That’s a pretty categorical reply to the issue even if some commentators, not necessarily of Indian origin, have since raised doubts about what kind of a ship Obama runs. However, it’s pretty clear that this was the fallout of a fairly common practice between reporters on the election trail and campaign staff – the “not for attribution” or “off the record” memo. This is a road filled with pitfalls as Ann Marie Cox points out:
“[O]ff the record” and “not for attribution” are agreements journalists make with their sources, not declarations the sources make whenever they feel like it. If you say, “I want this off the record,” and then the reporter says, “I want it on the record,” and then you keep talking, well, by most standards, you’ve no one but yourself to blame. Sending out an email with that declaration attached is the same mistake, made virtually…
[However, these] emails continue because campaigns have the upper hand. Or at least journalists and campaigns both imagine they do. In theory, reporters could refuse to recognize a contract they didn’t agree to… but they have to weigh that strict interpretation of the source-reporter relationship against some other factors: the need for access and the simple truth that presidential campaigns have bigger research budgets, and more time, than most news organizations. Though most of the material campaigns send is both publicly available and trivial, getting it from a campaign – the rationalization goes – is a part of an ongoing dialog that might, at some point, bear true news-like fruit. Burn someone over an email and you risk losing access to everything. Reporters, as you might guess, tend to err on the side of access and thus “off the record” emails continue to fly.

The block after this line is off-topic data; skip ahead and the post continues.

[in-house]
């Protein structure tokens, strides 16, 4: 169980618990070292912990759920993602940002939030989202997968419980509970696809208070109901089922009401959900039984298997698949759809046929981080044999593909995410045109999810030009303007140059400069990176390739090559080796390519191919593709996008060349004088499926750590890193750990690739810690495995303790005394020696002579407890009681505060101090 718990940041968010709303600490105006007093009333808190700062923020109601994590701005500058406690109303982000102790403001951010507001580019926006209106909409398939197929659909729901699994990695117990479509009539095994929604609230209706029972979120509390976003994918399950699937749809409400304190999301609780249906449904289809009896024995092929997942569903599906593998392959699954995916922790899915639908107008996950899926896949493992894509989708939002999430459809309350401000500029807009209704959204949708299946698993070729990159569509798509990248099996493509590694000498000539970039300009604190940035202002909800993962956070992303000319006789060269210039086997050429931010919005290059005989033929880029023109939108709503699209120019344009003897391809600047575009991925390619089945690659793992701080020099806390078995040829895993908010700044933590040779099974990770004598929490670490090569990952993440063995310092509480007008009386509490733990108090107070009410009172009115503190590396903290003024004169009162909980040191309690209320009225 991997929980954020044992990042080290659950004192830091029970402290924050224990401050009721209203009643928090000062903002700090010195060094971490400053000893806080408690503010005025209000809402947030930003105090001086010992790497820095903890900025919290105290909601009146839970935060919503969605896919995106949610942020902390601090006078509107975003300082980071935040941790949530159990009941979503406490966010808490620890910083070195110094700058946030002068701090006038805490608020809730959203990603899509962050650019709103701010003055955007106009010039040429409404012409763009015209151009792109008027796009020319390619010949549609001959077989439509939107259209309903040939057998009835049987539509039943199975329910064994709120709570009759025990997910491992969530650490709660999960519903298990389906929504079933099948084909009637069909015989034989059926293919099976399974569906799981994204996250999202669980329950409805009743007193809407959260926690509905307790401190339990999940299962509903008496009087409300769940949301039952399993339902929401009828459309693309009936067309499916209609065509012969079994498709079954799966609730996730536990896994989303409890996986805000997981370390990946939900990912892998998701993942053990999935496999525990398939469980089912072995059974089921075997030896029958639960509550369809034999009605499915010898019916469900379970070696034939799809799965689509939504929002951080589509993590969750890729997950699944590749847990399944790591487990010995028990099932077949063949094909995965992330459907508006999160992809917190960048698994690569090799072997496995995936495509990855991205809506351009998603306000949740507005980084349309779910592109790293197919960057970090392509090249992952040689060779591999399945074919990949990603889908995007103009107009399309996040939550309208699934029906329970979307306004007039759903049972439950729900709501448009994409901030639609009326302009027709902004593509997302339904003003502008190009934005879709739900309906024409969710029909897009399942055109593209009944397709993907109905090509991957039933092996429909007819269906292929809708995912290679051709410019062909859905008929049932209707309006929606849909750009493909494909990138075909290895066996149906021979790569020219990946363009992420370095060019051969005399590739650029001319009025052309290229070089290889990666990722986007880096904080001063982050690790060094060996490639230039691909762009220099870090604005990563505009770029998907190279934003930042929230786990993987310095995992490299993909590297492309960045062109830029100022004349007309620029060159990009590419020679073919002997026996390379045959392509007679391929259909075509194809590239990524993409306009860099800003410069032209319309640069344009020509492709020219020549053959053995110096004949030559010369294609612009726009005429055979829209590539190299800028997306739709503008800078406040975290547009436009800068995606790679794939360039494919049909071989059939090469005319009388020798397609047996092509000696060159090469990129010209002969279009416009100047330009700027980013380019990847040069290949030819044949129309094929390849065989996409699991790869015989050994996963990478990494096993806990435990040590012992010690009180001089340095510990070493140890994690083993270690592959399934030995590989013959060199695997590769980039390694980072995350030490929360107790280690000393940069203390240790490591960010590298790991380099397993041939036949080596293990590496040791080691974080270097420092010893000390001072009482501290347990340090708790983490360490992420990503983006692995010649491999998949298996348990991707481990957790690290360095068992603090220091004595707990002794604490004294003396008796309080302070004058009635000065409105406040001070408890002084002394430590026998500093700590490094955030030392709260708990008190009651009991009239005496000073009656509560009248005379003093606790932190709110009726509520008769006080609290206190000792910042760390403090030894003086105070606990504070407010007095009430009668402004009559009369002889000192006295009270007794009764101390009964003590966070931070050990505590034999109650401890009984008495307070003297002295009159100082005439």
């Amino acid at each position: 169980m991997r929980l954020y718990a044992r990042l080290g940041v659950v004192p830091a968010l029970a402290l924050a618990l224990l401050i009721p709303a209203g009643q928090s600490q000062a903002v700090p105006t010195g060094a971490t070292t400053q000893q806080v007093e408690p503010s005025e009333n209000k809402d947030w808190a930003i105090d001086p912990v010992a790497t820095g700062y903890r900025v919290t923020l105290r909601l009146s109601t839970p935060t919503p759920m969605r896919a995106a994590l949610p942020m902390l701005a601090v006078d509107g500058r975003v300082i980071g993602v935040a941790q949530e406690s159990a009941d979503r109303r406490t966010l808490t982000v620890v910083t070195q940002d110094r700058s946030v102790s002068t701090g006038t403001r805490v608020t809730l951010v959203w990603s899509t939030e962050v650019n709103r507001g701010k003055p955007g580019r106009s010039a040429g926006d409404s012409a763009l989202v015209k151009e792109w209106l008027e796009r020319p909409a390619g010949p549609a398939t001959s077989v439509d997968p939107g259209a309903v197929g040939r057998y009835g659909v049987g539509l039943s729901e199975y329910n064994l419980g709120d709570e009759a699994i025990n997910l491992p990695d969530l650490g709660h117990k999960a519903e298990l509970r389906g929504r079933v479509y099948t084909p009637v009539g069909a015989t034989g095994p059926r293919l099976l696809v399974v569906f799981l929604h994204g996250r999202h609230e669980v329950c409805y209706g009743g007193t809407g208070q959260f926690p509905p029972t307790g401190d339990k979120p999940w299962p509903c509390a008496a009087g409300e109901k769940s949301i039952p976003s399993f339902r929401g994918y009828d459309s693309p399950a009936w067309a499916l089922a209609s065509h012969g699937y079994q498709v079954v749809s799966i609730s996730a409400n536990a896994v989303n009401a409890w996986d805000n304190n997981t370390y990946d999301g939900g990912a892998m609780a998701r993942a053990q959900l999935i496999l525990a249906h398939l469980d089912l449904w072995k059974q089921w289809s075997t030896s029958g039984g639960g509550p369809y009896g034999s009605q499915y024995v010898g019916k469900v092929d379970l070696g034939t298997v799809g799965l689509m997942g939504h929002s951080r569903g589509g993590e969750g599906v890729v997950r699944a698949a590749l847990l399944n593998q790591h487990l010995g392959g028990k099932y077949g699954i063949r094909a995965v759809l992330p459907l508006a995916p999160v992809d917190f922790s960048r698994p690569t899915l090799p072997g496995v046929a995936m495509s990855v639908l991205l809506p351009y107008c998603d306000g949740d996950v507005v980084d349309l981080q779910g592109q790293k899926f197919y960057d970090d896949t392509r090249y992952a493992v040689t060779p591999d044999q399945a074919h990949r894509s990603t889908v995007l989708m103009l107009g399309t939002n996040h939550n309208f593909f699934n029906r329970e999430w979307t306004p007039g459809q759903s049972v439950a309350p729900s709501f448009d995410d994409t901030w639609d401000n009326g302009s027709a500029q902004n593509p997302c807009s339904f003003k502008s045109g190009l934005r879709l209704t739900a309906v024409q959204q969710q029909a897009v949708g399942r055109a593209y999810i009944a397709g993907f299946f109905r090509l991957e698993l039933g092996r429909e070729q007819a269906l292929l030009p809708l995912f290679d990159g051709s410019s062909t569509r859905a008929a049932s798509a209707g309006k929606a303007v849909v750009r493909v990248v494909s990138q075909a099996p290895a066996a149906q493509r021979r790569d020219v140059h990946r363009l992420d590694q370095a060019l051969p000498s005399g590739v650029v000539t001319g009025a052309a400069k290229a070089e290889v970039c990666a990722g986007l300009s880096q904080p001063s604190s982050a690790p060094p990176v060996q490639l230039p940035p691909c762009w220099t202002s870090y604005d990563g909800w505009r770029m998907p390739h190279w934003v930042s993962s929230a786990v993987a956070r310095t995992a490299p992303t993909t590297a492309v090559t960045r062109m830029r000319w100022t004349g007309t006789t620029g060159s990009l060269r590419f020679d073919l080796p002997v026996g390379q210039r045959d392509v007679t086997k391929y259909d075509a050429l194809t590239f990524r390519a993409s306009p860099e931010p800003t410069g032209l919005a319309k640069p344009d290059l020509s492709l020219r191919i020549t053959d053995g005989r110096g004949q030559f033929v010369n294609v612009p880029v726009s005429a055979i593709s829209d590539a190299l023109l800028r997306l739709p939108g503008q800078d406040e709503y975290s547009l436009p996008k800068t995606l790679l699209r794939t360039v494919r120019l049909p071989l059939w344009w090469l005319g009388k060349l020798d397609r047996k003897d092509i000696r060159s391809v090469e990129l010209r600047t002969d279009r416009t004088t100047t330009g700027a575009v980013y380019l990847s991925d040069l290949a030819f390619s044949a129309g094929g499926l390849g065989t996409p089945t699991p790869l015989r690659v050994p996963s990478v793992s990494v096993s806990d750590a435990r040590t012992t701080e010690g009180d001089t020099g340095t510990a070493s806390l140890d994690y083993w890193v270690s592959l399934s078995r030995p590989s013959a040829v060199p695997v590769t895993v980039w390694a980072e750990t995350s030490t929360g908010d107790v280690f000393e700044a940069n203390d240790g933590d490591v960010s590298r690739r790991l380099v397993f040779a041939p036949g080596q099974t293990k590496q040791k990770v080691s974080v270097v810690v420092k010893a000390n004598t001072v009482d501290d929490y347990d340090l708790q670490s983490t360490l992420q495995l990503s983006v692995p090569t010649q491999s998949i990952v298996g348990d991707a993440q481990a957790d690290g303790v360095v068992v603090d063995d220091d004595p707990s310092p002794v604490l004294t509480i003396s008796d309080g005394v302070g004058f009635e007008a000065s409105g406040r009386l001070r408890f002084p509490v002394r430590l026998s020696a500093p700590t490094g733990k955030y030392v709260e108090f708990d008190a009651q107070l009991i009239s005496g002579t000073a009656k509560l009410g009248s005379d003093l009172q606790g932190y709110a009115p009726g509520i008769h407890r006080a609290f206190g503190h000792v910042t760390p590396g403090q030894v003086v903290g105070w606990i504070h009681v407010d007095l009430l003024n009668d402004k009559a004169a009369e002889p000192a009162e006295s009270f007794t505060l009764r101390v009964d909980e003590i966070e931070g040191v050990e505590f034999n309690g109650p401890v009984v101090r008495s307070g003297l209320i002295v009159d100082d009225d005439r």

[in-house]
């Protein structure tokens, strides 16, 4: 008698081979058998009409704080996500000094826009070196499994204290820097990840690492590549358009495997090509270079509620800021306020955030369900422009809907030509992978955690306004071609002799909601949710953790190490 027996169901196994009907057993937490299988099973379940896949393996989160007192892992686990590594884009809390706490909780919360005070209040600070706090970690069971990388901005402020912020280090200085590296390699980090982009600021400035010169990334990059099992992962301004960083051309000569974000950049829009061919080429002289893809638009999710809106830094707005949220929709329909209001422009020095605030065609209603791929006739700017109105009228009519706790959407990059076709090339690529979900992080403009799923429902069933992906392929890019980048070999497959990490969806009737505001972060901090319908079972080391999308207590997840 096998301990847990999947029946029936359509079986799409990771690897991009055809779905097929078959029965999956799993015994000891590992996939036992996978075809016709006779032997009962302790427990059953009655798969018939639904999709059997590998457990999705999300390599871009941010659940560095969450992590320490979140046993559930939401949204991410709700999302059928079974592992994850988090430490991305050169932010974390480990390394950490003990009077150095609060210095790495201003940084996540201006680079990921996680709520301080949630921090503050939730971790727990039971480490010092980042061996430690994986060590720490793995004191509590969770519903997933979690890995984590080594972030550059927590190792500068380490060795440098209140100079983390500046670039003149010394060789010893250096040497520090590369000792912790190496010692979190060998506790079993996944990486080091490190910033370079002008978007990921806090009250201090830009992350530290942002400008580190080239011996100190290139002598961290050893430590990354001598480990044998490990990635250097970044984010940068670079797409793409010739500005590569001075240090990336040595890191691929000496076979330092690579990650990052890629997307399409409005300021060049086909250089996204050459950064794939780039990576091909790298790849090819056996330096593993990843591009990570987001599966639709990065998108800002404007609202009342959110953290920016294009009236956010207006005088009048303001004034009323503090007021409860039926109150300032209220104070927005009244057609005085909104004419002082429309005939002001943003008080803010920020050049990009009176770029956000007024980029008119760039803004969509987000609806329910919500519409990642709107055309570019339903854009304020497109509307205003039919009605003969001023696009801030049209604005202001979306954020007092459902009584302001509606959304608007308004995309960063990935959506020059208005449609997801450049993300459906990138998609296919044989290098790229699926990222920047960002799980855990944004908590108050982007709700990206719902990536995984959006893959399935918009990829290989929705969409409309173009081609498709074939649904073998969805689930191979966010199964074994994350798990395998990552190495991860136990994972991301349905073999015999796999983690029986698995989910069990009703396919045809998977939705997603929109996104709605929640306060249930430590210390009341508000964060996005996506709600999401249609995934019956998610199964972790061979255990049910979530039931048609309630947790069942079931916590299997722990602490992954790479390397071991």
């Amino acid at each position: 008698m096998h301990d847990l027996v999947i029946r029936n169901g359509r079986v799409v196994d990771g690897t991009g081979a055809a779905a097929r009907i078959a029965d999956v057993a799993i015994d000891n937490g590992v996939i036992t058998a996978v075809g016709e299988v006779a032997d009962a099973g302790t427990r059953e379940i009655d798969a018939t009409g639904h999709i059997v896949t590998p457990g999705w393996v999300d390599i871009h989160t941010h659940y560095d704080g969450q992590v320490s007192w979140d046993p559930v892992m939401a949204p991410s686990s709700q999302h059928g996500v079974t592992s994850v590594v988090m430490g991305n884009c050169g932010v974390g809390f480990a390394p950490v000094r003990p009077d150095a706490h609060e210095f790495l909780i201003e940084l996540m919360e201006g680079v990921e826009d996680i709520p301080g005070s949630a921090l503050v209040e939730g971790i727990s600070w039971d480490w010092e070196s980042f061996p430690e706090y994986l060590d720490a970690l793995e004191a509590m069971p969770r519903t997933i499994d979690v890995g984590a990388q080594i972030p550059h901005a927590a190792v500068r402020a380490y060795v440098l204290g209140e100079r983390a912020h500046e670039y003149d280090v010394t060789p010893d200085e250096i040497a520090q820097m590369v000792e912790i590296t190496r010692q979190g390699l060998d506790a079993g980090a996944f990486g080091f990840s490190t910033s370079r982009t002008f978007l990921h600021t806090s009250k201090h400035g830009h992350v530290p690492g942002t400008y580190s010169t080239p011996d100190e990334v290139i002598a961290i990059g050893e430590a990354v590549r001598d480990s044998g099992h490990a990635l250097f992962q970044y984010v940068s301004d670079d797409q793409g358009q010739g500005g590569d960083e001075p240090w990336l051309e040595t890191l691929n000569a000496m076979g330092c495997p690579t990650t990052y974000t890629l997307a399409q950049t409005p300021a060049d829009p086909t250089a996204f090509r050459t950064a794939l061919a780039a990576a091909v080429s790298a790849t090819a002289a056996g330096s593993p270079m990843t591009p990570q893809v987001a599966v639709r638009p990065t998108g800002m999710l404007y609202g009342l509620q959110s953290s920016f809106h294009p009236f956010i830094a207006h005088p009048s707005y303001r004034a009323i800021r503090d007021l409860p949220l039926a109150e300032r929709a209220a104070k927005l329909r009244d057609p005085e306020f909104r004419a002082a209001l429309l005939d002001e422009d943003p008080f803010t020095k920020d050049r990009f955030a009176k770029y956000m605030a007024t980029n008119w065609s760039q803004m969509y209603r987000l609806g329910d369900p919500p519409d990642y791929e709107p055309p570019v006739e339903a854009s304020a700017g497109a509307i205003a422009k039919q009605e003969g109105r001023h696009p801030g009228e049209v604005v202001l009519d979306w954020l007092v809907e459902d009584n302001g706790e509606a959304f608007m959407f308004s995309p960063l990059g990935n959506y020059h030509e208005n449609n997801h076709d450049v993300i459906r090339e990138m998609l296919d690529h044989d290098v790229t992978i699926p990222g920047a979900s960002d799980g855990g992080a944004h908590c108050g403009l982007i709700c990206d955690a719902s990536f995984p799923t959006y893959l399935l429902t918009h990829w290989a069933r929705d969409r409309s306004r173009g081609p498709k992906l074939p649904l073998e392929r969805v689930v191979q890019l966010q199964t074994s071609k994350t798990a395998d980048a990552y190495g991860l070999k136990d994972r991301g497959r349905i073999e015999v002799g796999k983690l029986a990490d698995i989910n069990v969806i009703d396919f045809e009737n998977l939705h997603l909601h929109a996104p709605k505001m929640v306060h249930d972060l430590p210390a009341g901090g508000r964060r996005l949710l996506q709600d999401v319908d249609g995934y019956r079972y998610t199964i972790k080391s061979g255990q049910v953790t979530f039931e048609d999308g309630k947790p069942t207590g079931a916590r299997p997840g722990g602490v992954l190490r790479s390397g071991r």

The Clintons, meanwhile had already begun the process to liquidate all their “conflict of interest” stocks and bonds, of which Indian firms form only a part. The New York Times reports:
Concerned that their personal finances might become a political liability once again, Bill and Hillary Rodham Clinton in April sold the millions of dollars of stocks held by their blind trust after learning that those investments included oil and pharmaceutical companies, military contractors and Wal-Mart, their aides said Thursday.
Mrs. Clinton automatically became aware of her investments because of a government directive this spring that she, as a presidential candidate, had to dissolve her blind trust and disclose all of her assets to the public.
In 1993, Mr. Clinton complied with federal ethics rules and created a qualified blind trust to hold and invest the family’s assets. Under the rules, public officials must disclose their assets at the time of the creation of the trust, and then hand off day-to-day management of the trust and its investments to an independent trustee. Officials who set up blind trusts are not aware of, nor do they have influence over, the investments chosen.
Full Disclosure: I can’t vote in America but if I could, my vote would go to Barrack Obama. I haven’t felt this enthusiastic over a political candidate since – well, forever. And yes, it’s a fairly irrational reaction given the man has very little experience. I’m neither oblivious nor delusional, I’m just terribly attracted so it’s probably a good thing that I don’t have a vote.